Recently there was a stupid social media controversy about George Church and an interview on 60 Minutes. I say stupid because it seems likely many people were angry at Church’s association with Jeffrey Epstein, but the conversation somehow ended up mostly focusing on the “eugenics” of a potential “dating app” using DNA (at last in some quarters).
Well, Antonio Regalado was on it, and he came back with this: Here are some actual facts about George Church’s DNA dating company. What this app seems to be is a souped-up consumer version of carrier screening. This isn’t controversial, many people get carrier screening routinely now (I’ve had it done). The Ashkenazi Jewish community has famously had a registry for Tay Sachs for decades.
Nevertheless, some people still worried about a “slippery slope.” To me, this whole discussion is very bizarre in light of the widespread abortion of fetuses which come back with positive tests for Down syndrome right now. These screens are so ubiquitous that the majority of the women who receive them in the United States are now under the age of 35. Maternal age trends support uptake of non-invasive prenatal testing (NIPT) in the low-risk population:
There was a significant increase in the proportion of specimens submitted by patients under 35, from 47.3% in 2014 to 60.3% in 2017 (Chi-square test, p < .001).
Ariosa Diagnostics alone received over 900,000 samples over a 4-year period from 65 countries. Some nations, such as Denmark, now have universal screening for Down syndrome.
What’s the point of reviewing all this? It’s that we already live in an age where someone’s genetic characteristics determined whether they will live or not live. From what I can gather the usual types who are alarmed by “eugenics” of a dating app that seems to be a glammed-up consumer carrier screen engage in benign neglect of noninvasive prenatal screening, and its consequences. Though there are many Down syndrome babies being born today, taking into account a higher median maternal age the number is probably around 30% or so lower than would otherwise be the case (in nations with universal screening it’s a much larger drop).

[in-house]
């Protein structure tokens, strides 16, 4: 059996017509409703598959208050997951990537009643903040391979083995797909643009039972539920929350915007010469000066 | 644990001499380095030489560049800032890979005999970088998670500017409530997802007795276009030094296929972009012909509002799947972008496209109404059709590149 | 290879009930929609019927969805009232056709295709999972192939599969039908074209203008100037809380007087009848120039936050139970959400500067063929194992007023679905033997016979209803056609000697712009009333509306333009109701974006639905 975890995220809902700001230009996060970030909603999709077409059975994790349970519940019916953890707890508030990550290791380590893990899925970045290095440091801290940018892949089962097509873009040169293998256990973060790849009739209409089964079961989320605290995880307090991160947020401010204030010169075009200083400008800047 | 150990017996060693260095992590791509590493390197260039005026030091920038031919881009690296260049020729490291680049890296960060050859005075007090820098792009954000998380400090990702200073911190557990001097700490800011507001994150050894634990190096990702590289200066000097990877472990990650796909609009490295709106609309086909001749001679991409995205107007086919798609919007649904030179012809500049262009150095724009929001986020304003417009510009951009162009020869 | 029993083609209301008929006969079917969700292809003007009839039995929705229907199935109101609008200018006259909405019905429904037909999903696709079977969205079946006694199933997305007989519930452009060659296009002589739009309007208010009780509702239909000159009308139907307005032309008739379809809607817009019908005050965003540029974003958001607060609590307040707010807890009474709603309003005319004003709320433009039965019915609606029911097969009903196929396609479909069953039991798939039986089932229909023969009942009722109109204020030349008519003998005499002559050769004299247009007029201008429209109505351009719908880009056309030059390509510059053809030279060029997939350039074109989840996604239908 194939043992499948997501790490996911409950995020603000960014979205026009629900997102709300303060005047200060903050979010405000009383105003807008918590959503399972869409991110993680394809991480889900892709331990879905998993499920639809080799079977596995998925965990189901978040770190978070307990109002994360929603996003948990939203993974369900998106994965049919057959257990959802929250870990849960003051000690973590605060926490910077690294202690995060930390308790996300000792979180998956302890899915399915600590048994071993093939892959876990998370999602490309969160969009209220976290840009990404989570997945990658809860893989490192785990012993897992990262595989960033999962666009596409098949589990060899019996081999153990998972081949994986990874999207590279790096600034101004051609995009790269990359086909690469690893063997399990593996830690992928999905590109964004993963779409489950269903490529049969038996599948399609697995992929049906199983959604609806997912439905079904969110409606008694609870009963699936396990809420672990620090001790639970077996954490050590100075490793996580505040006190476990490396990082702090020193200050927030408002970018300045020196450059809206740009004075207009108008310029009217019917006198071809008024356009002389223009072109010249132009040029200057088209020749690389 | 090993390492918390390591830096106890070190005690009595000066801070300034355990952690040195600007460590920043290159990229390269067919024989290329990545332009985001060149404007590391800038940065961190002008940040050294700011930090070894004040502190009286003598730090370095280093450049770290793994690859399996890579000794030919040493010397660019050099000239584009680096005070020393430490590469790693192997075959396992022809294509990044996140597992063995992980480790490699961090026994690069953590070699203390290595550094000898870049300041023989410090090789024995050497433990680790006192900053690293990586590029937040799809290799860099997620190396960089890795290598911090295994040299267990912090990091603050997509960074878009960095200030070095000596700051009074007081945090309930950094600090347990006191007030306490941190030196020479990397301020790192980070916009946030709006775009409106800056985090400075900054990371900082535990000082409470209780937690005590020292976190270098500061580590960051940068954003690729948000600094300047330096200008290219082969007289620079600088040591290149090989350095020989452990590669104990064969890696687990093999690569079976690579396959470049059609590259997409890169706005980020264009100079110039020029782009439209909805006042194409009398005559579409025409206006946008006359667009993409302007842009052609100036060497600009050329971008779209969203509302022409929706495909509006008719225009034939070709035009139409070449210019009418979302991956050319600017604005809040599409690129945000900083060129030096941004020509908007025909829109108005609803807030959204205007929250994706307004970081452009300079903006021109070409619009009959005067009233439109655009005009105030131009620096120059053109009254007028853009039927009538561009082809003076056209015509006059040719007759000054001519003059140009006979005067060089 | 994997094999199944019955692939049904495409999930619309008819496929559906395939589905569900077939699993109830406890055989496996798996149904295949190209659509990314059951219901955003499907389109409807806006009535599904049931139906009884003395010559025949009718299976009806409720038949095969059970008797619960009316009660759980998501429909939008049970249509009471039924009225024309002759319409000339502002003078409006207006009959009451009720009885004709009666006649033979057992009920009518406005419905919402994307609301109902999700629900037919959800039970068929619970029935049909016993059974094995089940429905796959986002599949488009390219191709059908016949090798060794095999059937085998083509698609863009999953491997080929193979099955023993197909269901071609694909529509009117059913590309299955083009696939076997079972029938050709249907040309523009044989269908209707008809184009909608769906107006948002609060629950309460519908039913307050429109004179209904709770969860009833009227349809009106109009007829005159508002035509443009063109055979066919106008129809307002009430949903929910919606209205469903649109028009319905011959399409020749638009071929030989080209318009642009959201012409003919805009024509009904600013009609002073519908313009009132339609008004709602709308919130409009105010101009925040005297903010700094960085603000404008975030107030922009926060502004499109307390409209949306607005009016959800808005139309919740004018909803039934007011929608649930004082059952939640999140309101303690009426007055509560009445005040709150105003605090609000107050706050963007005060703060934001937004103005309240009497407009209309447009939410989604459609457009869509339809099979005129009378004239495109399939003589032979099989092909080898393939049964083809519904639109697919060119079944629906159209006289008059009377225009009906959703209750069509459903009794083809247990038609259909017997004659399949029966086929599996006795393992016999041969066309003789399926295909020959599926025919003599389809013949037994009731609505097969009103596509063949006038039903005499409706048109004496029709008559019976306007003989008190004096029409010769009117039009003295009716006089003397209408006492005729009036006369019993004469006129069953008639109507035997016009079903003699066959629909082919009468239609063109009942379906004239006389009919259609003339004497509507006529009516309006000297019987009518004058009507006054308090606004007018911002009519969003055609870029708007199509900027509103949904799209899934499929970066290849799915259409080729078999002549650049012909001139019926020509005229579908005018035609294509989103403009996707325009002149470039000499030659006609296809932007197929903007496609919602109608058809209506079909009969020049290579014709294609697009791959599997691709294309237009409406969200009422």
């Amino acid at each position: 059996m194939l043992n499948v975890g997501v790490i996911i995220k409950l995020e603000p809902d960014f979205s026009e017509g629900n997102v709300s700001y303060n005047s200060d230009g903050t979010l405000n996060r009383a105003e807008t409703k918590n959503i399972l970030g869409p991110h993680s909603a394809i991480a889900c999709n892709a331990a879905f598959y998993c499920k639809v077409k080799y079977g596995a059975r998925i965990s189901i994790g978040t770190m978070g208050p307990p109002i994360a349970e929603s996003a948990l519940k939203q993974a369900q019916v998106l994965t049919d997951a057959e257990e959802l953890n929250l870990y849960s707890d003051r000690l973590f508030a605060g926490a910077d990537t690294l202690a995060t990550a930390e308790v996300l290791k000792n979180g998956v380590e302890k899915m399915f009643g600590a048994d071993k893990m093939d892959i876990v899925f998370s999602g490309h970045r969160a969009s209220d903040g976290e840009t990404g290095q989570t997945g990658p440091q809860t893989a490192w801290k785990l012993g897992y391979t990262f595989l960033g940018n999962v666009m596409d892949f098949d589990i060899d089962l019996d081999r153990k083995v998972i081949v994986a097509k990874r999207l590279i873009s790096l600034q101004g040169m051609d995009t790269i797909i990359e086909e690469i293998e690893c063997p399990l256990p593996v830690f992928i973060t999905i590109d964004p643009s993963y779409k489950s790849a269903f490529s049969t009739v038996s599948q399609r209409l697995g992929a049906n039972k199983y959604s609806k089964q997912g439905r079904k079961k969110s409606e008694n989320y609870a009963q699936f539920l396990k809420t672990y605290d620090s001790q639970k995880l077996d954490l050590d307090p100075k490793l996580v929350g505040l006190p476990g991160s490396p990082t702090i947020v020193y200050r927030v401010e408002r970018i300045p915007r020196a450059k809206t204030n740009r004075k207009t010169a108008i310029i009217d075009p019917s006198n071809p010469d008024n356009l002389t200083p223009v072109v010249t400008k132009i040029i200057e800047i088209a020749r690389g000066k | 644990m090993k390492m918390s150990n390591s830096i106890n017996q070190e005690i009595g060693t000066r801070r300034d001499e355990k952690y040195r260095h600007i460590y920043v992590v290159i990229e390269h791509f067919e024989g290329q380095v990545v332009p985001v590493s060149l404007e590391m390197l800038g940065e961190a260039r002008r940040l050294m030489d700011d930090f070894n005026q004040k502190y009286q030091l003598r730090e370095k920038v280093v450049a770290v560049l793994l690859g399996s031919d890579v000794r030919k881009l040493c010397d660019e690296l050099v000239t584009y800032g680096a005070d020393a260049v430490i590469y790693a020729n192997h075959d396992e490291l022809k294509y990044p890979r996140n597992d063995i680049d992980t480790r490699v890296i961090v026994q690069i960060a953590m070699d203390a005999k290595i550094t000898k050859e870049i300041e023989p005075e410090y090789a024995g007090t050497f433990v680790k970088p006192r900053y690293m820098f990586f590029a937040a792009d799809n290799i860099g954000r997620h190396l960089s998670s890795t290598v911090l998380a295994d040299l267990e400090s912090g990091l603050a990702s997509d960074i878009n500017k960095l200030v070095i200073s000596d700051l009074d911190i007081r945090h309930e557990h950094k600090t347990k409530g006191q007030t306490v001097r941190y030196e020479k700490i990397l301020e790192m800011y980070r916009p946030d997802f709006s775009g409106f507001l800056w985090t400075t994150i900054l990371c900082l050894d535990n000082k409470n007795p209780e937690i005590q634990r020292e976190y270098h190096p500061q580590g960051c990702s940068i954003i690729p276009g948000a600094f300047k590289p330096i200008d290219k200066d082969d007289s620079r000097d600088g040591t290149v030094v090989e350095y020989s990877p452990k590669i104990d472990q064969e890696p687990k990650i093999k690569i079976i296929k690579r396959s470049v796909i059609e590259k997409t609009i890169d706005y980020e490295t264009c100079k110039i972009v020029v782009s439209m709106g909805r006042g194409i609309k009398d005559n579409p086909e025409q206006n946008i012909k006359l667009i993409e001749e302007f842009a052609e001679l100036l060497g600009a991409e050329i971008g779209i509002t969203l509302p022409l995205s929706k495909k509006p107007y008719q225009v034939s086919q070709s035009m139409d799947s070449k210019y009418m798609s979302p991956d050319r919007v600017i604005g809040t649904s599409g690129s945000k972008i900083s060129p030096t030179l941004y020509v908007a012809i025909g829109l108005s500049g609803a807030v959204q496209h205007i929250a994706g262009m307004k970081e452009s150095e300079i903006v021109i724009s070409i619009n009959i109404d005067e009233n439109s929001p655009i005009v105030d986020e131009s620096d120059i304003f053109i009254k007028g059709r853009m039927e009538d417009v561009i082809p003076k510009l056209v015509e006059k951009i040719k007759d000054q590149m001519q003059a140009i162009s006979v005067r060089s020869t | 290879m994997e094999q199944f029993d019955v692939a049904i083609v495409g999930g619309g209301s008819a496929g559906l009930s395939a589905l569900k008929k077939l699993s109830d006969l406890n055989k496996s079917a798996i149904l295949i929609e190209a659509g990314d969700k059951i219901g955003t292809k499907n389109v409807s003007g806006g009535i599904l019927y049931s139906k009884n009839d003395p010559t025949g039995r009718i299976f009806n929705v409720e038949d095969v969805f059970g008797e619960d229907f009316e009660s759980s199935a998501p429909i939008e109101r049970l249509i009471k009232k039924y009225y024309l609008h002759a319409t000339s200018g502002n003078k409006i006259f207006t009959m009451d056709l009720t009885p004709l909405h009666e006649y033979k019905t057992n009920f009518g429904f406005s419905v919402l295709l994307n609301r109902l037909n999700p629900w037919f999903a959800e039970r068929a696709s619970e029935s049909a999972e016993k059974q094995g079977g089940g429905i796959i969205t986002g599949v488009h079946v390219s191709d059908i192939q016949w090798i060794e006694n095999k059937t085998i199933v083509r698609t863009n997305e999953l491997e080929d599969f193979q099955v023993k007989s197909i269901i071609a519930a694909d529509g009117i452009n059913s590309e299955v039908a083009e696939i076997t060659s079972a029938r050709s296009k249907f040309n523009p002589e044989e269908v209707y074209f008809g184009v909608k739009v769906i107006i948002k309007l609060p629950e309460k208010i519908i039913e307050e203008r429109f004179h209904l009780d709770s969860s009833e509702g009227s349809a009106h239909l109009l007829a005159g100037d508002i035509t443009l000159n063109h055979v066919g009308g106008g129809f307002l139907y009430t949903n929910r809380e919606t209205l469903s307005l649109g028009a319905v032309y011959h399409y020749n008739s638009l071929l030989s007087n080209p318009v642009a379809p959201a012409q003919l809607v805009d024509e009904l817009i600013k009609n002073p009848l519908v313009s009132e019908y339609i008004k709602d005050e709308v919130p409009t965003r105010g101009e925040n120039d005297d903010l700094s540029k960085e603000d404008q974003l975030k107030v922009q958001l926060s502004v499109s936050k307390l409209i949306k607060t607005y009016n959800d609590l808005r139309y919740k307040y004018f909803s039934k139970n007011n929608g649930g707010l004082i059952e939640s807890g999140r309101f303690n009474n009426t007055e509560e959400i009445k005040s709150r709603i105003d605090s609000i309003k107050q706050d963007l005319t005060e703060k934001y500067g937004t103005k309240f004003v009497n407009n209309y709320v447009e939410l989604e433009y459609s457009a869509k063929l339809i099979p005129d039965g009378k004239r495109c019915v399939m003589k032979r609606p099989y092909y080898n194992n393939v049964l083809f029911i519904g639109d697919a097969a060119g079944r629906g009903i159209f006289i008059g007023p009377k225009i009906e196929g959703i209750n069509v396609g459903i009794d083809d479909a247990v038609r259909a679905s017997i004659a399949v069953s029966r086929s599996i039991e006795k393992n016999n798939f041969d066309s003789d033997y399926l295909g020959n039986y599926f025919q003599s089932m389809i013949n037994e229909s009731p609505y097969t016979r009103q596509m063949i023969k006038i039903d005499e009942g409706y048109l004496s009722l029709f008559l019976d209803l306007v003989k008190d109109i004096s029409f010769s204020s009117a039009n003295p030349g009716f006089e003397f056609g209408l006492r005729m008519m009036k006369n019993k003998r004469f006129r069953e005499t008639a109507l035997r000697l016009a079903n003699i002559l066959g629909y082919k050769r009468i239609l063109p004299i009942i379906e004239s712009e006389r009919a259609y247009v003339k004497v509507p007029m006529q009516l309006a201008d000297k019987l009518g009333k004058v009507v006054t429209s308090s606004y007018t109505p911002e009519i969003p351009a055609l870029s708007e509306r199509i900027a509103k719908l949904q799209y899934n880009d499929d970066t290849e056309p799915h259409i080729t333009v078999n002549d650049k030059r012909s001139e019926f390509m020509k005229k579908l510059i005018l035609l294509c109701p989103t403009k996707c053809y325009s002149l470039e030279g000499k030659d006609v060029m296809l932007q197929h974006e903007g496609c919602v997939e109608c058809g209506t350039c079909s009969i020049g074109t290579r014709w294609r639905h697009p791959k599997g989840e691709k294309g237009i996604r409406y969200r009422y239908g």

When “test-tube babies” became much more common, ethical worries faded. We don’t talk about the issue now. Many people from professional backgrounds made recourse to in vitro fertilization (I know many people personally who had to use assisted reproduction). Similarly, prenatal screening is very common among more educated professionals, who tend to delay starting a family. But, eugenics is what other people do. They’re just engaging in “planned parenthood.”
My own view on this is strongly libertarian. I believe that parents make the final decision when it comes to something so important. But we as a society can also talk about it because the line is probably going to be drawn at different places for different people. I have had pretty acrimonious tussles with the pro-life community which sees itself defending those with Down syndrome against genocide in the past, but the differences were clearly based on values and priors (I don’t think first and second trimester fetuses are people if you are pro-life you do).
In 2018 the General Social Survey asked if the respondent “would want to abort fetus if there were genetic defects.” It got responses from about 1,000 people. Obviously what people tell a survey is different from what they might do, but there are some notable demographic variations.
|Yes, would want to abort fetus if there were genetic defects|
|Supports legal abortion for any reason||49|